Director: Baz Luhrmann
Cast: Leonardo DiCaprio, Tobey Maguire, Carey Mulligan, Joel Edgerton, Isla Fisher, Jason Clarke, Elizabeth Debicki, Amitabh Bachchan, Jack Thompson
Release Date: May 10th 2013
Baz Luhrmann’s The Great Gatsby explodes in theaters nationwide today. It is a dizzy, dazzling and deliberate story of decadence and the movie brings F. Scott Fitzgerald’s novel to life in a brilliant fashion. With a few tweaks here and there of the novel, the director and his strong cast have created a visually-impressive world that is not to be missed.
The story begins with narrator Nick Carraway (Tobey Maguire) opening up the plot from a mental asylum. In a departure from the book, Carraway is telling his story to both the audience and to a psychiatrist, who learns about Gatsby alongside the viewer. Carraway speaks of his time spent living next to Jay Gatsby (Leonardo DiCaprio), a man that few know anything about and even fewer care to. He holds brilliant parties every weekend and the mysteries beyond this young millionaire only add to his allure.
Gatsby, embodied by the captivating DiCaprio, is a man of longing. He longs to have true friends and to rekindle the romance he once enjoyed with Daisy Buchanan(Carey Mulligan), a beautifully fragile woman whose seductive presence clouds Gatsby’s judgments. What is the attraction? As Gatsby says, she showed him “how extraordinary a nice girl can be.” Gatsby uses Carraway to reunite him with his former lover, which brings him quickly into a battle with her philandering and abusive husband Tom (Joel Edgerton).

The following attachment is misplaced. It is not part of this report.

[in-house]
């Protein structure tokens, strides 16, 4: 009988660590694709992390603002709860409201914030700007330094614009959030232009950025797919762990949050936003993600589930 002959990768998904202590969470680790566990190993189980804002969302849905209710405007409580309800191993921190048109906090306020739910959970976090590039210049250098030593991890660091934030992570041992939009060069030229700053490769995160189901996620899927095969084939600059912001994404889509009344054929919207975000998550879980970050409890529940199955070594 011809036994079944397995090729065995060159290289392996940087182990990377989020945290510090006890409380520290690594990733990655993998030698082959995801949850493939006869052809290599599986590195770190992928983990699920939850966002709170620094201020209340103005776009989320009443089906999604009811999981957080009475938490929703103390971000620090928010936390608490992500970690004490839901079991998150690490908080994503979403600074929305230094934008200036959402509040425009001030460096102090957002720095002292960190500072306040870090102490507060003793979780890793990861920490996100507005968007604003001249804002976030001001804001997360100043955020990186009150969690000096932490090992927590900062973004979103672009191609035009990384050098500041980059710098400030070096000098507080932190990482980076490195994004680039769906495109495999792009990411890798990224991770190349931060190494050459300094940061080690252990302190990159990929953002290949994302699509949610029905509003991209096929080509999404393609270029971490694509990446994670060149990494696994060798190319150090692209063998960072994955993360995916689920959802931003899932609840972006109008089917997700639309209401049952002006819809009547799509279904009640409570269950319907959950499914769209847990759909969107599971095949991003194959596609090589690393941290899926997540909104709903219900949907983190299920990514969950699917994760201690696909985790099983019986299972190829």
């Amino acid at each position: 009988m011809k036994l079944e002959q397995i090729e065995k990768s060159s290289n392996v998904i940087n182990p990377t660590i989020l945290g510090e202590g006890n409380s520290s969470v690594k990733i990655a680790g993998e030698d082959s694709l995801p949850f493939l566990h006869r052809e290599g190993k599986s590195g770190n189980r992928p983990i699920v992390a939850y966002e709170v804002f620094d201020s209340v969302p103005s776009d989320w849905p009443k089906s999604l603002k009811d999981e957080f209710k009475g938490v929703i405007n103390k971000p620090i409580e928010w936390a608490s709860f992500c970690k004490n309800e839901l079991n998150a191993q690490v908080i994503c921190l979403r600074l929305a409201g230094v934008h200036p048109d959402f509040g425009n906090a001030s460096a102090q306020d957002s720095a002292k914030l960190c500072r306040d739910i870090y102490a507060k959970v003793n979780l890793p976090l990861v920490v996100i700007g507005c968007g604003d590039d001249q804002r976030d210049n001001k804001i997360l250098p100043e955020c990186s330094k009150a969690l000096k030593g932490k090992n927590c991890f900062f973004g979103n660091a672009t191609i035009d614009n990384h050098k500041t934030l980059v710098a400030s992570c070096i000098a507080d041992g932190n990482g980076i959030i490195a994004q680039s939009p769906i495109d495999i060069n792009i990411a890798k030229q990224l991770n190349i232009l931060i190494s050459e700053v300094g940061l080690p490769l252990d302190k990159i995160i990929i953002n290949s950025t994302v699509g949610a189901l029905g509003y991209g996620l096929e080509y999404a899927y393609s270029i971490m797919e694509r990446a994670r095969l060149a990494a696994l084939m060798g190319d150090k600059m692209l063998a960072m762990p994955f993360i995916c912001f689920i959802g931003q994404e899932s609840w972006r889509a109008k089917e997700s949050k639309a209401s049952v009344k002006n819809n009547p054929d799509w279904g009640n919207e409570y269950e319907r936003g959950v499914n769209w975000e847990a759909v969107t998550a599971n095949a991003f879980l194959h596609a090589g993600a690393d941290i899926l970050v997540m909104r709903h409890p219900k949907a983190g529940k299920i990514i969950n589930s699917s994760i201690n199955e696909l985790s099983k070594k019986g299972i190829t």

The first half of the production celebrates Gatsby and his lifestyle drawing viewers into a world of pomp and power. This is where Luhrmann’s stylistic impulses seem perfect for the story. The director behind Romeo + Juliet and Moulin Rouge! knows how to make a scene that nearly bursts off the screen and he does that ably during the first Gatsby party that Carraway attends. The party is gleaming, glistening and glamorous, creating an intoxicating atmosphere for the viewer who can’t wait to see what happens next.
As the story becomes more solemn in its second half, Luhrmann’s presence is less prominent letting the story unfold in a dramatic fashion. The acting takes center stage as Gatsby seeks to relive the past, despite Carraway’s warnings about it. “You can’t repeat the past,” Gatsby responds to Carraway at one point, “Of course you can. Of course you can.”
Like in the book, many of the main characters in the story come to vivid life in the film, including the powerful Gatsby and Daisy, the woman whose true feelings are never fully realized in either work. Carraway, ironically, is given the short shrift onscreen as his character isn’t as realized or interesting as it is in the book. He is, after all, the narrator but the book focuses on it a bit more than the movie cares to.
As the title shows, this is a story about Gatsby above everything and he is given a lot of room to show his personality.
To be noted, I reread the novel only a few days before seeing this onscreen adaptation and I was a bit disappointed by some of the characters who were toned down here (including Gatsby’s father, who serves a subtly important aspect in the novel). But as a whole, The Great Gatsby is a multi-colored triumph. With a beautiful soundtrack, great acting and a director whose style fits the main character’s lifestyle so masterfully, this is a film that is an experience that will be hard to forget.
In other words, go see it, old sport. You won’t regret it.
Review by: John Hanlon